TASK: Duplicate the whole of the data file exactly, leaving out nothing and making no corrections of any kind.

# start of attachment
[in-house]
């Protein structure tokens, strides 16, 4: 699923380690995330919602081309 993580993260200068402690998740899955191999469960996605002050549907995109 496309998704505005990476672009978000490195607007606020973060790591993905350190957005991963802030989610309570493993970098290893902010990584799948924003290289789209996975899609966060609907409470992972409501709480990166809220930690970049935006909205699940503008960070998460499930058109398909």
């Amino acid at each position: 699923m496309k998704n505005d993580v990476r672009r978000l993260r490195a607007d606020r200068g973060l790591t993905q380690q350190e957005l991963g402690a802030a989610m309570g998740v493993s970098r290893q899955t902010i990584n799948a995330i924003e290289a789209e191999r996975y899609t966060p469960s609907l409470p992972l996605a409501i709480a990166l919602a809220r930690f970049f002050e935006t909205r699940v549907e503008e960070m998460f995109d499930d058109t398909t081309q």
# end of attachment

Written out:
[in-house]
């Protein structure tokens, strides 16, 4: 699923380690995330919602081309 993580993260200068402690998740899955191999469960996605002050549907995109 496309998704505005990476672009978000490195607007606020973060790591993905350190957005991963802030989610309570493993970098290893902010990584799948924003290289789209996975899609966060609907409470992972409501709480990166809220930690970049935006909205699940503008960070998460499930058109398909």
């Amino acid at each position: 699923m496309k998704n505005d993580v990476r672009r978000l993260r490195a607007d606020r200068g973060l790591t993905q380690q350190e957005l991963g402690a802030a989610m309570g998740v493993s970098r290893q899955t902010i990584n799948a995330i924003e290289a789209e191999r996975y899609t966060p469960s609907l409470p992972l996605a409501i709480a990166l919602a809220r930690f970049f002050e935006t909205r699940v549907e503008e960070m998460f995109d499930d058109t398909t081309q």